~ Complications of Grief ~
There are many sequelae of loss, change, grief
and bereavement; they can affect the grieving in many different spheres
of life—physical, psychological, behavioral, social, emotional, economical,
philosophical and spiritual. Repressed, unrecognized, unprocessed and untreated
the grief response following a significant loss can result in personal
anguish, increased anxiety, multiple physical complaints, functional impairment,
strained relationships, marital discord, disrupted sleep, impaired childhood,
increased substance abuse—tobacco, alcohol, drugs, tranquilizers; clinical
depression, and an increased mortality from heart disease and suicide.
Several definitions apply to the complications
is a delayed or incomplete adaptation to loss or failure in the process
Prolonged Grief (Chronic Mourning, Protracted
Mourning) is acute mourning that persissts interminably. Mourning
that fails to draw to its natural conclusion and in which intense reactions
do not abate over time.
Unresolved Grief is
a halting of the grief process, which becomes chronic unless treated.
Major Depression, Anxiety, Suicide and Post Traumatic
Stress Disorder are all potential sequalae of complicated mourning. Follow
the links below to more information on the different possible complications:
Getting More Help and/or Referring
Cases of complicated bereavement or grief should
be referred for more extensive grief therapy, with a therapist that is
knowledgeable about the grief process. Several "Red Flags" and warning
signs exist that should be clear indicators of the need to refer for evaluation
by their Primary Care Physician or a Mental Health Practitioner ASAP.
We must also recognize that grief is not isolated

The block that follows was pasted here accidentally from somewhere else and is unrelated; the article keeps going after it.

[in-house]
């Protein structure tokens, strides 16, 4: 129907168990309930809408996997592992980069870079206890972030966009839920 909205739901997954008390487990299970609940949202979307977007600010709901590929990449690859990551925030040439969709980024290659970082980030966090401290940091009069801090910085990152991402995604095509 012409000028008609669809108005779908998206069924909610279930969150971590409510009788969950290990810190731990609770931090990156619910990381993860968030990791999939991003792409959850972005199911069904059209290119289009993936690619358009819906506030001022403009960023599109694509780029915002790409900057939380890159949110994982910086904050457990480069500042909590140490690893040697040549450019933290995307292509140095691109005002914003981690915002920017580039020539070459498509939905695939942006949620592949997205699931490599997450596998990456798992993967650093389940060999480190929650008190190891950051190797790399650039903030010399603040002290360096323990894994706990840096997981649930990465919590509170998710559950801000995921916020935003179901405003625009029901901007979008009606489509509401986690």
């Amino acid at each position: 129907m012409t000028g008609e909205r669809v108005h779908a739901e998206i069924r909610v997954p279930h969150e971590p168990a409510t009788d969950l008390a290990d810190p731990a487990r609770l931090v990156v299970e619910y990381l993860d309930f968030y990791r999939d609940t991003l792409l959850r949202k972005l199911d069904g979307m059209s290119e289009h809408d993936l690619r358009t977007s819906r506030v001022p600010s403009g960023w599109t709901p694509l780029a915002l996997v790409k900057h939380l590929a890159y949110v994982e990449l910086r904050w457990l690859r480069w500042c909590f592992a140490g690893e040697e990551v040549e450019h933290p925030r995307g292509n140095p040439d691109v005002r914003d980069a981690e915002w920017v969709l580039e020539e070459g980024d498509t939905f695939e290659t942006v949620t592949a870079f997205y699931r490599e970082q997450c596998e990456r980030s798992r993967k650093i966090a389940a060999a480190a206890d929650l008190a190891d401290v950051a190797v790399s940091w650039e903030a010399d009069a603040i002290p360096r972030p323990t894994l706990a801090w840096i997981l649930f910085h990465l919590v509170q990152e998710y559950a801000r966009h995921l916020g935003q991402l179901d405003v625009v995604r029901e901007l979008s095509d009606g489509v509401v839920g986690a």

to the grieving person. Despite pressures to keep the emotions hidden and
repressed, loss and the resulting grief response affect the family, friends,
social network, workplace environment, and overall community of the bereaved.
Thus one person's grief can impact many, many others.
Expression of suicidal intent.
A pattern of alcohol abuse and/or dependence.
Inability to care for self e.g. not getting sleep,
Uncontrollable rage directed at others.
Physical harm to self or others.
Uncontrollable phobias, such as an inability to be
by themselves at any time.
Characteristics of mourning that do not appear to
change at all over a period of months.
Inhibited or absent grieving.
Rando TA. Complications in Mourning
Traumatic Death. In Doka KA (ed). Living with Grief After Sudden Loss:
Suicide, Homicide, Accident, Heart Attack, Stroke. Washington D.C.: American
Hospice Foundation, 1996.
Rando TA. Treatment of Complicated
Mourning. Champaign, IL: Research Press: 1993.
Wolfelt AD. How to Start and Lead
a Bereavement Support Group. Batesville Management Services, 1994.
Grief is a journey, often perilous and without clear direction, that must be
The experience of grieving cannot be ordered or categorized,
hurried or controlled, pushed aside or ignored indefinitely.
It is inevitable as breathing, as change, as love. It may be postponed, but it will not be denied.
See the Emergency
911 Page for links to immediate resources
if you are feeling helpless,
hopeless, overwhelmingly depressed, or suicidal.
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